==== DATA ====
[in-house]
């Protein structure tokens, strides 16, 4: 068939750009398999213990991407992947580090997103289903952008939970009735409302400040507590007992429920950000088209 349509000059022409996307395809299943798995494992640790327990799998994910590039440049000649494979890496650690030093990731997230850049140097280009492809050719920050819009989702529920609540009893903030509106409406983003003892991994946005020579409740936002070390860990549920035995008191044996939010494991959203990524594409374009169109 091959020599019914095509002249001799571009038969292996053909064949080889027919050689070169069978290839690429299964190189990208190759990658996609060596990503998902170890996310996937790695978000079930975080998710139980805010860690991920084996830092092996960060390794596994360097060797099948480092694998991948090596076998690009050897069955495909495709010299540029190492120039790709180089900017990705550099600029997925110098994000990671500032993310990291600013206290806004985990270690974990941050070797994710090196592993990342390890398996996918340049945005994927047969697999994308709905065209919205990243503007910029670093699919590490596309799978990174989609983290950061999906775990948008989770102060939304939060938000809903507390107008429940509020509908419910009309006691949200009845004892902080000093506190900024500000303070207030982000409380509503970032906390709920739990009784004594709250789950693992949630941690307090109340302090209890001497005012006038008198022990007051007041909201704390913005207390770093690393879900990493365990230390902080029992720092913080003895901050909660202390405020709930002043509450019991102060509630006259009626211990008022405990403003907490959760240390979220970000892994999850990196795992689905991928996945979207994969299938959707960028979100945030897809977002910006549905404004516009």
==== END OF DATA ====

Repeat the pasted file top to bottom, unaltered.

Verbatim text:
[in-house]
């Protein structure tokens, strides 16, 4: 068939750009398999213990991407992947580090997103289903952008939970009735409302400040507590007992429920950000088209 349509000059022409996307395809299943798995494992640790327990799998994910590039440049000649494979890496650690030093990731997230850049140097280009492809050719920050819009989702529920609540009893903030509106409406983003003892991994946005020579409740936002070390860990549920035995008191044996939010494991959203990524594409374009169109 091959020599019914095509002249001799571009038969292996053909064949080889027919050689070169069978290839690429299964190189990208190759990658996609060596990503998902170890996310996937790695978000079930975080998710139980805010860690991920084996830092092996960060390794596994360097060797099948480092694998991948090596076998690009050897069955495909495709010299540029190492120039790709180089900017990705550099600029997925110098994000990671500032993310990291600013206290806004985990270690974990941050070797994710090196592993990342390890398996996918340049945005994927047969697999994308709905065209919205990243503007910029670093699919590490596309799978990174989609983290950061999906775990948008989770102060939304939060938000809903507390107008429940509020509908419910009309006691949200009845004892902080000093506190900024500000303070207030982000409380509503970032906390709920739990009784004594709250789950693992949630941690307090109340302090209890001497005012006038008198022990007051007041909201704390913005207390770093690393879900990493365990230390902080029992720092913080003895901050909660202390405020709930002043509450019991102060509630006259009626211990008022405990403003907490959760240390979220970000892994999850990196795992689905991928996945979207994969299938959707960028979100945030897809977002910006549905404004516009």